Saliva Flow Rate

The Entry of Substances into Saliva and the Effect of Flow Rate on Their Concentrations

The non-invasive nature of saliva testing makes it the method of choice for many types of diagnostic and research applications. Before deciding to use saliva rather than some other body fluid, however, it is necessary to ask the following questions: first, how do the substances being measured enter into saliva, and, secondly, what implications do the various pathways of entry have for the reliability of the measurements?

The major pathway into saliva for most steroid hormones and other small, neutral molecules is by passive diffusion. The salivary glands are surrounded by dense beds of capillaries, and many blood components pass easily through the capillary walls, bathing the saliva glands. The neutral steroids diffuse readily through the lipo-protein membranes of the secretory cells in the saliva glands and into the saliva. Studies have shown that the speed of entry is rapid, and that stimulation of saliva flow does not affect the concentrations of these neutral steroids in saliva.

Serum proteins like albumin or corticosteroid binding globulin are too large to pass through the membranes of the salivary cells. Since 90-99% of the steroids in blood are bound by these specific or non-specific proteins, only the free, non-bound steroid molecules are able to pass into saliva. For this reason, salivary concentrations of steroids are much lower than those in blood. Blood components can find their way into saliva, however, through the serum-like gingival crevicular fluid, especially when periodontal disease is present, or through micro injuries in the mouth. Because of the much higher levels of steroids in blood, even the presence of very small amounts of blood contamination can falsely elevate steroid measurements in saliva.

Electrically charged steroids such as dehydroepiandrosterone sulfate (DHEA-S) are not able to diffuse through the neutral lipid membranes of the salivary cells. The mode of entry for DHEA-S into saliva is not clear. Formerly, it was thought that it enters saliva only by squeezing through the tight junctions between cells. It is too large to do this readily, however, which was thought to explain the very low percentage of DHEA-S that makes its way into saliva compared to the neutral steroids–typically around 0.1 % of serum levels in pure parotid saliva. More recent work has identified a large family of organic anion transport polypeptides (OATP) that actively transport molecules such as DHEA-S across membranes. It is now thought that such a mode of entry may exist for DHEA-S into the saliva glands as well. Due to the much higher levels of DHEA-S in blood compared to saliva, extra care must be taken to avoid blood contamination in the saliva. Saliva samples may be tested for blood with the Salimetrics Blood Contamination EIA kit, which checks for the presence of Transferrin, a large protein found in high concentrations in blood, but not in uncontaminated saliva.

Entry of Cortisol and DHEA-S into Saliva*


Because the mechanism of entry for charged steroids like DHEA-S appears to be rate-limiting, the migrating molecules are not able to keep up with increased saliva flow, and concentrations in saliva drop when stimulation occurs. Due to the variability of saliva flow from person to person, or even for one person at different times, expression of the assay results for DHEA-S without reference to the rate of flow of the saliva can make the data hard to interpret.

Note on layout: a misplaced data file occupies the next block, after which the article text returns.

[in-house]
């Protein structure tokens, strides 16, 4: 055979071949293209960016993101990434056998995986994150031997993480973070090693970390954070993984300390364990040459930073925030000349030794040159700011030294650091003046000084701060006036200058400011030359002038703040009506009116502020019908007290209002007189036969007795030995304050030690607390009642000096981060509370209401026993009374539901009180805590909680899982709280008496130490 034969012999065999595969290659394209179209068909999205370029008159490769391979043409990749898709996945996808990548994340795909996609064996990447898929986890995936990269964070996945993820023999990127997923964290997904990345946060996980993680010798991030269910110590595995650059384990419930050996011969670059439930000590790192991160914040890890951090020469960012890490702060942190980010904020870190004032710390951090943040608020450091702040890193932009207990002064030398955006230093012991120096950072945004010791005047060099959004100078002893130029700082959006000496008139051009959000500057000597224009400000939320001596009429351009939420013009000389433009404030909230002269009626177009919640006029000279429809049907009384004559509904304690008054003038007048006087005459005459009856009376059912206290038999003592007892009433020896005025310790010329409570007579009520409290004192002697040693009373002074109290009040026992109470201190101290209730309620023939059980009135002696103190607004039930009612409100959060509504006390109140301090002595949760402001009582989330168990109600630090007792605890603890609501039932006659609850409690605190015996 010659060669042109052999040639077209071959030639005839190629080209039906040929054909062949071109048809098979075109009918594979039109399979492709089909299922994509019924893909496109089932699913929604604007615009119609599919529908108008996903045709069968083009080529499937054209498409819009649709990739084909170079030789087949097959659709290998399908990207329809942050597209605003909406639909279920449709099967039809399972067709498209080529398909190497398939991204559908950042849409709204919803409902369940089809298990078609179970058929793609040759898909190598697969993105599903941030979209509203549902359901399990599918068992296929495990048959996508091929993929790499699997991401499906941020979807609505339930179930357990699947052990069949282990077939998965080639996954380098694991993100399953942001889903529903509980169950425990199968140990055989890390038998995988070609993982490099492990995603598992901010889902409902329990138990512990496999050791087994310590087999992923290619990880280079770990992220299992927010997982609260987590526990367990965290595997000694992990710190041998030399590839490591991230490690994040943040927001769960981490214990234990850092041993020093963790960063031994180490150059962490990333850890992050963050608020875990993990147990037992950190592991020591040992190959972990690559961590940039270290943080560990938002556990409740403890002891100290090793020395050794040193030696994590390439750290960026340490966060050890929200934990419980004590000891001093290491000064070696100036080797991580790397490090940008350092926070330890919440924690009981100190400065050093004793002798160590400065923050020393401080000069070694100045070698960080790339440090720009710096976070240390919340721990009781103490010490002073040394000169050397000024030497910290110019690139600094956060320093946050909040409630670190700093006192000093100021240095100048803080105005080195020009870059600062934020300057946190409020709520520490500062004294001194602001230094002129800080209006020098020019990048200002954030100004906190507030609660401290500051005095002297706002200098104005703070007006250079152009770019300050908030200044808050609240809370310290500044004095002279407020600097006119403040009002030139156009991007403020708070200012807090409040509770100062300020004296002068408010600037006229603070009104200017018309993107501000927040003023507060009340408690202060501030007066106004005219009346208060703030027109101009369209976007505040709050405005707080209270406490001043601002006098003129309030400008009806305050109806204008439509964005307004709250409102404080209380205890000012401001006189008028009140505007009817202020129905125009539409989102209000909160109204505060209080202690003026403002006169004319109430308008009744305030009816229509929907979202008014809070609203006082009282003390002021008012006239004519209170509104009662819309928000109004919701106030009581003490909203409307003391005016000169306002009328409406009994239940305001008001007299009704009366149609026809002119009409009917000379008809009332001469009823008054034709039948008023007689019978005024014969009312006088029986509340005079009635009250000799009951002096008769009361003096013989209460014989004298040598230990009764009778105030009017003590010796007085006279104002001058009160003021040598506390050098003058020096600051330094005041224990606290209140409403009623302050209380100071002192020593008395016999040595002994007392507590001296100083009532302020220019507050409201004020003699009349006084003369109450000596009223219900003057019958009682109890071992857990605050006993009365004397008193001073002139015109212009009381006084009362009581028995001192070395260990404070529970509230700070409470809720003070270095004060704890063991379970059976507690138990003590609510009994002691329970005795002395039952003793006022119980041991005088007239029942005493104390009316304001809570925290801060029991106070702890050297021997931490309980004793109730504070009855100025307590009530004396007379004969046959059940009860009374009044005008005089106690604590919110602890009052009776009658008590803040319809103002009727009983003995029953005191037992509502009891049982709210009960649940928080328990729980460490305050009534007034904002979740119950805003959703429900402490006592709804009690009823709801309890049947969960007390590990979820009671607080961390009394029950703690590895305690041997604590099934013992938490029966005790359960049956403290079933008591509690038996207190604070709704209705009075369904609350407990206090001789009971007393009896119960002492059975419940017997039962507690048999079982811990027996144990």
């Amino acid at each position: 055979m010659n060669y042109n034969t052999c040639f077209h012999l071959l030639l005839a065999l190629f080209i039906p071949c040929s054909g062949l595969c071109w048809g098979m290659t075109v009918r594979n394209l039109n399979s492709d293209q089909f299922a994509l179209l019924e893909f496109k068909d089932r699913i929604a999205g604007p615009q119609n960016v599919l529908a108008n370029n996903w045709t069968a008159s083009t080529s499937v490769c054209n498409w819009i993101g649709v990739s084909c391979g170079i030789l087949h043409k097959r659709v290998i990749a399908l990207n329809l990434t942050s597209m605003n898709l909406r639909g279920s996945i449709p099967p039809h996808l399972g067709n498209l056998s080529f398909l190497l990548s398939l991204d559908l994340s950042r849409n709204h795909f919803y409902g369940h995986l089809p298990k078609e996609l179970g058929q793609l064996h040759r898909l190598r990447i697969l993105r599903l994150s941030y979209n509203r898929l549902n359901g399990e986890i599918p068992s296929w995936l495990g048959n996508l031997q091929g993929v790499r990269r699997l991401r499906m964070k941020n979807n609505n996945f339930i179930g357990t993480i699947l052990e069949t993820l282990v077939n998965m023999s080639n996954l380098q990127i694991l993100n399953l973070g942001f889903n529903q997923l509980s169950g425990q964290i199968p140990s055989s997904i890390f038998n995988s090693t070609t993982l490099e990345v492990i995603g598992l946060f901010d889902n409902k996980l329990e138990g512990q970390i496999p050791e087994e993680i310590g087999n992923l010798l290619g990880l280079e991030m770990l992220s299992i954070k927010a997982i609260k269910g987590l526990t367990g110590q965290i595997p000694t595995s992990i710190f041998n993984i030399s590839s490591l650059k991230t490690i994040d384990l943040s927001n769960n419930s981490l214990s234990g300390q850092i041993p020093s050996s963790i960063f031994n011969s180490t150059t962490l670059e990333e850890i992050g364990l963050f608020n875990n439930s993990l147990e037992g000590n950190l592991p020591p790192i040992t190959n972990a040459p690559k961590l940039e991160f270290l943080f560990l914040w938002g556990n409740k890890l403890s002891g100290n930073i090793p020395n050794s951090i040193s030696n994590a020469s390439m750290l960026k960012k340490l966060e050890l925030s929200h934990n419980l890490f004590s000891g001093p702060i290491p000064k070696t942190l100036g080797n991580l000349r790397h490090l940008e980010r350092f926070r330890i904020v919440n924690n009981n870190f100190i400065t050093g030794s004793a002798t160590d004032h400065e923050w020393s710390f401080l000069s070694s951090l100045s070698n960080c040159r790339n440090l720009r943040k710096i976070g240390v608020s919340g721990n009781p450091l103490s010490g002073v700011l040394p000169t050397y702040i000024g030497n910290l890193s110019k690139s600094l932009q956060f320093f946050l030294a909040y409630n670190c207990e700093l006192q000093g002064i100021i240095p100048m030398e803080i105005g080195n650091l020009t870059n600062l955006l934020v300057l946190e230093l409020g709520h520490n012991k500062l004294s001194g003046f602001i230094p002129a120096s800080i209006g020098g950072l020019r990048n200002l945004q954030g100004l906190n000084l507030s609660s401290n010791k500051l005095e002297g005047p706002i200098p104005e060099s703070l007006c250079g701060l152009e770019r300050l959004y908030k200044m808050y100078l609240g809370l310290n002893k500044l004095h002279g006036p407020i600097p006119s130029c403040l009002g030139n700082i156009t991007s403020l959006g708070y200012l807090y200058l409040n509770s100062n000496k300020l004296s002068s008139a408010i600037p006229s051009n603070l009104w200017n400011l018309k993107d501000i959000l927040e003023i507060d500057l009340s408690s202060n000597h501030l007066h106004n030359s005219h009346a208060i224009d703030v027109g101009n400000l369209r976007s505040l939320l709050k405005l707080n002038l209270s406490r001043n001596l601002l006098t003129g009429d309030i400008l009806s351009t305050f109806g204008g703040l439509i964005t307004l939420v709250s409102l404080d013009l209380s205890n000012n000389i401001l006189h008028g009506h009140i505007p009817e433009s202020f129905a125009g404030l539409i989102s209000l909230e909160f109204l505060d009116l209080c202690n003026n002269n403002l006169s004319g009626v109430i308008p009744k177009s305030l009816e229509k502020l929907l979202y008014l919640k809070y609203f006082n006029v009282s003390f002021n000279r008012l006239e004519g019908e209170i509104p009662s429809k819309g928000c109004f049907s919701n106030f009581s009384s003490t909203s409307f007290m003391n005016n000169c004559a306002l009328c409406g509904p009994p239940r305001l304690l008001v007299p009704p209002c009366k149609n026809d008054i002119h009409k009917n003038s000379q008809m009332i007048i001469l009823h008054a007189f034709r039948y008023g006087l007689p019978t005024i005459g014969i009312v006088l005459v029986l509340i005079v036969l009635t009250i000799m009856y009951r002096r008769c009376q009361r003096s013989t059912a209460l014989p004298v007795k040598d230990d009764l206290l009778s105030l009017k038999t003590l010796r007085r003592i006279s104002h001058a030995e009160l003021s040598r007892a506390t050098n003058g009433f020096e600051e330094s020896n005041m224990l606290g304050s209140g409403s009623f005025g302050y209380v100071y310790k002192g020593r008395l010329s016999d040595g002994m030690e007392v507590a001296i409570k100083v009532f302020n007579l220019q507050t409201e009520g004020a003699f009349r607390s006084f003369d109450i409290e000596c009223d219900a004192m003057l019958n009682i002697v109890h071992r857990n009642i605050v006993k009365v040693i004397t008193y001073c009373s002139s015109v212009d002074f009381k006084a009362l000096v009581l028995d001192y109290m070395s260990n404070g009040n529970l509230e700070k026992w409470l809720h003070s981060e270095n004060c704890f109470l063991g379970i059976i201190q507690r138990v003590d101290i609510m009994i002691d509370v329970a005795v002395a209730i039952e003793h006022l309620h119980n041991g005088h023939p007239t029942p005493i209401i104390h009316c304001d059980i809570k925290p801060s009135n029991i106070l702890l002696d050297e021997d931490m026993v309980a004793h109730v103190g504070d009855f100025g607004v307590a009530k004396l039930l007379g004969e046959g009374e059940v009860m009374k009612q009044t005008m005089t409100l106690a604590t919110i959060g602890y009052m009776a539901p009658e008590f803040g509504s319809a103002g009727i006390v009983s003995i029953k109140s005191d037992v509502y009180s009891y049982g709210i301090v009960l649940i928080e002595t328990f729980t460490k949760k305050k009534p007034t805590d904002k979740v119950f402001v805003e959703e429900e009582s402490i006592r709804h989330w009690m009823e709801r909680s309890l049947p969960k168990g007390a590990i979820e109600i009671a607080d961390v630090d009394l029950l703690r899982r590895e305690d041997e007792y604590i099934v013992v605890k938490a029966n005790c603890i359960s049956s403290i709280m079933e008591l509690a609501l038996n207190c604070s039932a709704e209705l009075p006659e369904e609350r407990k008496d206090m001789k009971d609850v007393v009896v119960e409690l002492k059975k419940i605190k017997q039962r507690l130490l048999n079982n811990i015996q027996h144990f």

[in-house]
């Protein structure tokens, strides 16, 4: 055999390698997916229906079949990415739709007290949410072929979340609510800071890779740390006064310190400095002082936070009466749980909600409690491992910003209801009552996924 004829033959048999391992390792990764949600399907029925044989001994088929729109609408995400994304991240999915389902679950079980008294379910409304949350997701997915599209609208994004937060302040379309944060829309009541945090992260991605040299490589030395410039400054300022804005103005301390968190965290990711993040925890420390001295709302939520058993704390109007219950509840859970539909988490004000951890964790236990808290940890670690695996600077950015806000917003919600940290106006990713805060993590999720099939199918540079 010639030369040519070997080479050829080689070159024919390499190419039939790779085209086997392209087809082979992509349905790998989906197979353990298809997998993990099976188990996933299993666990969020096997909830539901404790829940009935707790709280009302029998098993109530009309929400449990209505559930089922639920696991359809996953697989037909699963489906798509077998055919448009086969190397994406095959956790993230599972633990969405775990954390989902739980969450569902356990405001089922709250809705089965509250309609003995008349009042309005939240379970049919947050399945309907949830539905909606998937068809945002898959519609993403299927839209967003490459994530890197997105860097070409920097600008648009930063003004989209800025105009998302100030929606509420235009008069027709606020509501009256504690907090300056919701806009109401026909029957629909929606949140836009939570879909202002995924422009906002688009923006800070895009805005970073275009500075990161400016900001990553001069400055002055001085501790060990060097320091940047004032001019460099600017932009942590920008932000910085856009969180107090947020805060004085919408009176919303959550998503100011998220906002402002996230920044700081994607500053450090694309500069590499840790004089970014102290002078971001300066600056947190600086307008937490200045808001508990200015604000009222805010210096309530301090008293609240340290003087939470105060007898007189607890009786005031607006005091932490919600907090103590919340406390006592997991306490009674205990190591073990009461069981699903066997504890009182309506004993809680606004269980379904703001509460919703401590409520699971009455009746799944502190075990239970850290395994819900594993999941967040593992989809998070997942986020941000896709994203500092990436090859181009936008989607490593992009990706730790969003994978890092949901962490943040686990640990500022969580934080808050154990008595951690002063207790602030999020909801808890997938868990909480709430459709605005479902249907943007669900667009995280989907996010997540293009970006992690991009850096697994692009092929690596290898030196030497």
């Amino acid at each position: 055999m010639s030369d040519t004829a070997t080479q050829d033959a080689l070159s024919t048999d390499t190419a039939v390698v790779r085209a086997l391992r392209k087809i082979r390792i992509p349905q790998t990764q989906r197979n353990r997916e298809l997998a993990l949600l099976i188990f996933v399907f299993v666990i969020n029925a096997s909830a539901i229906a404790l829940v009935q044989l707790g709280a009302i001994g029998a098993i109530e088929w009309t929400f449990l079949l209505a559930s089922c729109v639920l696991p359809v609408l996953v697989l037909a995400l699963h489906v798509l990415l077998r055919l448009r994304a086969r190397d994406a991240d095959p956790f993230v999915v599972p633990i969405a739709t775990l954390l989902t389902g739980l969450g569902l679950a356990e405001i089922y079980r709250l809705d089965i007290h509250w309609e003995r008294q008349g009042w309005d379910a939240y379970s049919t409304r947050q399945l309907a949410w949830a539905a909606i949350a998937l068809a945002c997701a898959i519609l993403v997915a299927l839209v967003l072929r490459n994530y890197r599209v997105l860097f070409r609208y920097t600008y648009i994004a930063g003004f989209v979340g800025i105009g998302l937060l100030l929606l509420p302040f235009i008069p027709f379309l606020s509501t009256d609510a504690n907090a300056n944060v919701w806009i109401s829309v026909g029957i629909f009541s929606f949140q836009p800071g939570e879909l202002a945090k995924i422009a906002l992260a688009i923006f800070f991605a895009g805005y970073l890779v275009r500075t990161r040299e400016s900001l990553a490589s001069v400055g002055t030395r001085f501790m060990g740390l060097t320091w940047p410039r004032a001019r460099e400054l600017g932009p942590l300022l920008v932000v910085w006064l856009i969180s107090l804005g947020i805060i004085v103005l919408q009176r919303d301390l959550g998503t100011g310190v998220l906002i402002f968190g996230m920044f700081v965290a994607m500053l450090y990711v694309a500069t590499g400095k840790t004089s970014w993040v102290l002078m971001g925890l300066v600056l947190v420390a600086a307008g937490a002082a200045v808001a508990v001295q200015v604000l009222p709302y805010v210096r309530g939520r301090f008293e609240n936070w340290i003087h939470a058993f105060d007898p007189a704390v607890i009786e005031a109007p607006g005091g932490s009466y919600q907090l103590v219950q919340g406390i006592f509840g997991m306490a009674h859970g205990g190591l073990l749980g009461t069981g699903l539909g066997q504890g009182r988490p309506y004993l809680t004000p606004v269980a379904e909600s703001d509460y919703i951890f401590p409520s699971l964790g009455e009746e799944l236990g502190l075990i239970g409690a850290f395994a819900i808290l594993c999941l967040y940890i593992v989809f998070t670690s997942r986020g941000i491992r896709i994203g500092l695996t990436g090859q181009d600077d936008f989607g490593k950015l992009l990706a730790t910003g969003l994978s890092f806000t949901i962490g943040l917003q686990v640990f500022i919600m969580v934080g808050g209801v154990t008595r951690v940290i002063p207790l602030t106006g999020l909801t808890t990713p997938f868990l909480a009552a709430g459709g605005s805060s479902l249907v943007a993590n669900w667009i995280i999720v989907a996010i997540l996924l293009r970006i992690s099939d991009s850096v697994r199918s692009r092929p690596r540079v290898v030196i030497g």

Another analyte affected by saliva flow rate is the immunoglobulin SIgA. This protein is different from the steroids, since it is not derived from blood. Instead, polymeric IgA is secreted by B-lymphocytes in the vicinity of the salivary glands, and it is then actively transported through the cell membranes by a Polymeric Immunoglobulin Receptor and released into saliva as SIgA. It has been shown that secretion of SIgA is increased by nervous stimulation of the salivary glands, but like DHEA-S, there must be an upper limit to the speed of the transport, since concentrations of SIgA in saliva are known to decrease as flow rates increase.

Another class of analytes found in saliva includes those that are synthesized directly in the secretory cells of the saliva glands. These are mostly proteins or peptides, including enzymes, mucins, cystatins, and histatins. These products are stored in granules within the secretory cells, and their release is controlled by nervous signals in the sympathetic and/or parasympathetic systems, which also control saliva flow rates. The enzyme α-amylase is currently receiving attention as a convenient, non-invasive measure of autonomic nervous activity. At least one paper has stated that changes in α-amylase concentrations in saliva in response to a stress test are independent of flow rates, but more recent studies have maintained that salivary concentrations of α-amylase are affected by changes in flow rates.

For analytes such as SIgA, DHEA-S, and α-amylase, whose concentrations in saliva are affected by flow rates, Salimetrics recommends that the measured concentrations must be corrected for flow rate as follows:

1. Measure the length of time needed to collect the desired amount of saliva. Divide the volume by the time in minutes to get the flow rate (mL/min).

2. Multiply the measured concentration of the analyte by the flow rate to express the results as a function of time. Example: 0.8 mL/min x 200 μg/mL = 160 μg/min

For a more detailed discussion of this topic with references, visit the article Saliva and Its Use as a Diagnostic Fluid on our website.


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